TO WALK AROUND Dan Wegmueller’s farm in southern Wisconsin is to conjure up the past. He says each of his 50 Brown Swiss cows—with white-tipped ears and bells clanging from their necks—has a name and distinct personality. His red-painted barn is crowned by an elegantly arched roof. He trundles over the snow on a green John Deere tractor. Such small-scale farming looks wonderfully quaint. But it might as well exist in a museum.
The farm, set amid rolling hills on 350 acres, has been in Mr Wegmueller’s family since the 1930s, the decade when dairy farms in America peaked at 3.6m. Today the country has 37,000 left, with just over 7,000 in Wisconsin. The state still brands itself as “America’s Dairy Land” (though California has long produced more milk), and turns most of its white stuff into cheese. Farms are either going bust or industrial. Almost two dairy farms close each day in the state. In 2019 one-tenth of Wisconsin’s dairy farms shut down.
Wisconsin is witnessing what other states—especially in the south and west—saw in earlier decades. Consolidation has come late partly because its small farms had previously remained relatively productive. Mostly, now, it is the small that go.
Industrial-scale ones do well from technology, economies of scale and easier access to capital. A few minutes’ drive away from Mr Wegmueller’s farm is Pinnacle dairy. It opened in 2018 and has a 5,000-strong herd in six enormous white barns. Pumps at a warehouse fill several steel tanker trucks at a time. Tuls Dairies, a growing dairy firm, owns Pinnacle and six more big farms in Wisconsin and Nebraska. A state report last year noted that such big farms, with at least 200 cows, already churn out two-thirds of all Wisconsin’s milk. That share is likely to rise.
The industry is consolidating for several reasons. In the long run, blame an ageing rural population. Many older owners cannot persuade their adult children to take over. And why would they? It is ever tougher to turn a profit from a small herd of cows. Milk prices have slid for decades, largely because ever better techniques, genetics and technology ensure rising supply. Consumers at the same time are losing their taste for drinking milk. On average an American gulped 247lb (109 litres) of it in 1975, but only 146lb in 2018.
Tina Hinchie, who has 220 cows on another picturesque lot with red barns, mentions more recent problems. She laments volatile weather, especially floods, in the past few years. And although most milk is sold domestically (in Wisconsin 90% goes to local cheesemakers), exports that once accounted for 15-18% of national sales have been hit. China last year shunned many products, including whey, which it previously lapped up; after an outbreak of swine fever in China killed half its pigs, demand for whey as animal feed collapsed. Exports of cheese to Mexico have also suffered. Mrs Hinchie blames “horrific” trade disputes engineered by Donald Trump, although other difficulties are also to blame.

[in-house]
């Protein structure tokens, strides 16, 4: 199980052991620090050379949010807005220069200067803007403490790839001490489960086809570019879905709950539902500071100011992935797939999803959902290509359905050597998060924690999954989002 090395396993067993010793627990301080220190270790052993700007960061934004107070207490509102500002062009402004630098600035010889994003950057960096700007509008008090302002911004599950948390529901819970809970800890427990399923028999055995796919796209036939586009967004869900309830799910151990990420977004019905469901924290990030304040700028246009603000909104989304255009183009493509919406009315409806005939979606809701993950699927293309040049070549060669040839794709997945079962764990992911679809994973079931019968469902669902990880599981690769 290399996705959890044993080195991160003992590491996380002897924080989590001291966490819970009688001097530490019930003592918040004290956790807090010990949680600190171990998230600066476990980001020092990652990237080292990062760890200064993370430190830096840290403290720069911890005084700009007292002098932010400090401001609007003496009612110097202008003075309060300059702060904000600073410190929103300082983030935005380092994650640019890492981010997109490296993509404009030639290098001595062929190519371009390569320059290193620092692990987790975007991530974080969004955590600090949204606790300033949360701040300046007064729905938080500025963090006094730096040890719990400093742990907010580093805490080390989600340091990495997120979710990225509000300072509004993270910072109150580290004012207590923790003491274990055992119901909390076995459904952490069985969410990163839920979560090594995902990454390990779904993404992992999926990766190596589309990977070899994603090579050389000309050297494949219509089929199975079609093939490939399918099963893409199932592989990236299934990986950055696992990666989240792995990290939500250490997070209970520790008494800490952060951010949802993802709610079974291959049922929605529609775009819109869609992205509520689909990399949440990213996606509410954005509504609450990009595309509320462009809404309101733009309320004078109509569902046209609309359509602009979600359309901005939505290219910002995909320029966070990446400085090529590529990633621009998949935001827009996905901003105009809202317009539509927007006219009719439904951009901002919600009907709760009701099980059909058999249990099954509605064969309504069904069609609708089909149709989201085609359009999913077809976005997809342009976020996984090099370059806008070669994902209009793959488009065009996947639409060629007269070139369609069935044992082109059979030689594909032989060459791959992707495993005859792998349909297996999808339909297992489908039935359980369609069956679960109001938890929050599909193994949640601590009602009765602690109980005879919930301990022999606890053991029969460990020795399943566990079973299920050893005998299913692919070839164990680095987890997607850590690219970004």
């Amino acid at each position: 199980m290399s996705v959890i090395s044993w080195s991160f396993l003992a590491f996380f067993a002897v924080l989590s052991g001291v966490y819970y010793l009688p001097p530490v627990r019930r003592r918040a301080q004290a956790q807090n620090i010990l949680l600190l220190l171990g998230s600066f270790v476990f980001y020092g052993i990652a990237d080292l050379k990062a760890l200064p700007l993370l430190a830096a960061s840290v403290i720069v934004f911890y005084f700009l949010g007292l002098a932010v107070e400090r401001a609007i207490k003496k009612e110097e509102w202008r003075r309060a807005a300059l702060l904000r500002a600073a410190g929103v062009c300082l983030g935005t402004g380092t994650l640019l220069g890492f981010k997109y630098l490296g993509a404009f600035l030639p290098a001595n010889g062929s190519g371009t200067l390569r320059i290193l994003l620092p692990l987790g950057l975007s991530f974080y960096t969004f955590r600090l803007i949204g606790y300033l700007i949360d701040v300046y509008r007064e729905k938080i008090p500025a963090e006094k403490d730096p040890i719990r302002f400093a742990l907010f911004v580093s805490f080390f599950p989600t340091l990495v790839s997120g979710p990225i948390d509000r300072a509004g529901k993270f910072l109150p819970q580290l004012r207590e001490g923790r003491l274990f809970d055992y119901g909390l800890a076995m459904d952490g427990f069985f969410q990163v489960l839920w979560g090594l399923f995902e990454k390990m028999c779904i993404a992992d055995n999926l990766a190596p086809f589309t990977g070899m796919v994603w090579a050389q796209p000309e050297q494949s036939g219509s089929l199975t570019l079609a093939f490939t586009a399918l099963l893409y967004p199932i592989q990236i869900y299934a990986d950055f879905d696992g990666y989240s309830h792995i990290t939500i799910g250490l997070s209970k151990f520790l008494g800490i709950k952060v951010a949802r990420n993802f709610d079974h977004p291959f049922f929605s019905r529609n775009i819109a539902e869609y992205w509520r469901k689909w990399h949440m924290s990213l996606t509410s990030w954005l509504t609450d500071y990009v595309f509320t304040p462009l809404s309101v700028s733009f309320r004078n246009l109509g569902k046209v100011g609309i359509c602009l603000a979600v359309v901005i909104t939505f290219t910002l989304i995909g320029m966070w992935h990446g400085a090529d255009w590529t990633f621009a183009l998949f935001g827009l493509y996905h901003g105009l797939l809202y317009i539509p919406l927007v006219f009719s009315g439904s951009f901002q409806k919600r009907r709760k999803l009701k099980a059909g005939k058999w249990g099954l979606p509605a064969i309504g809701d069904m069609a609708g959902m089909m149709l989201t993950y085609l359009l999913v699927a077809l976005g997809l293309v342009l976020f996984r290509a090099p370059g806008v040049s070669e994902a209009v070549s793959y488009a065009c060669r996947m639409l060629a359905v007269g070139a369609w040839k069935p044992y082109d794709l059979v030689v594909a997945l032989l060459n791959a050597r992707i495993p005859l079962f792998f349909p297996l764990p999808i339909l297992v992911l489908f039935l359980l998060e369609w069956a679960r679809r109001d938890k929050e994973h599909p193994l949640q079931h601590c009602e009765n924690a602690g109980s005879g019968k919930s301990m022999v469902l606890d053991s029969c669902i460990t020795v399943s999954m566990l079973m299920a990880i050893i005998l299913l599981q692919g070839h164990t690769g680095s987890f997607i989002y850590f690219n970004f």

Farmers complain it is getting hard to find labour, even as wages rise. Mr Wegmueller can lure part-time help only by offering free accommodation. Mrs Hinchie last year invested $3.3m in a laser-guided robot milking system she calls the “Taj Mahal” of high-tech help. It means she can cut her labour force to a single farm hand, from four. She boosts income with farm tours—with as many as 10,000 visitors a year—that city folk enjoy. Mr Wegmueller is also betting that farm stays will be a bigger business than milk sales. Small farms that do not diversify are unlikely to hang on.
Somewhat bigger ones do better. Travis Tranel, a Republican state representative, co-owns a 600-strong herd in south-west Wisconsin. It is getting by because he switched to organic milk, which sells at a higher price than regular. Yet he too sees problems, especially with supplies of labour. He says the federal government needs to “figure out a realistic immigration policy” so that more migrants “who want to work hard” can repopulate rural areas.
Could that matter in this year’s election? Attracting rural voters is part of Mr Trump’s plan for keeping the state in 2020. Democrats, in turn, are focusing on the dairy crisis in a push for votes beyond cities. The numbers are small. Mr Tranel says dairy farmers account for some 200,000 votes. But that is an important chunk, as Mr Trump won Wisconsin by just over 22,000 in 2016. And the issue may resonate more widely, because many Wisconsinites see dairy as a defining feature of their state.
More generally there is anxiety that rural Wisconsin is losing people as the more educated move to cities, leaving mostly the elderly behind. Schools in many places—especially where Hispanic migrants are not settling—are emptying. Small towns suffer as businesses such as local feed-suppliers go bust and shops, cafés and bars close. What might save Mr Wegmueller’s farm and a few others is that urban visitors are ready to pay for the experience of trudging in mud and milking a cow for a day. Even if dairy fails, tourism may yet boom.■
This article appeared in the United States section of the print edition under the headline “Business has gone sour in America’s dairy capital”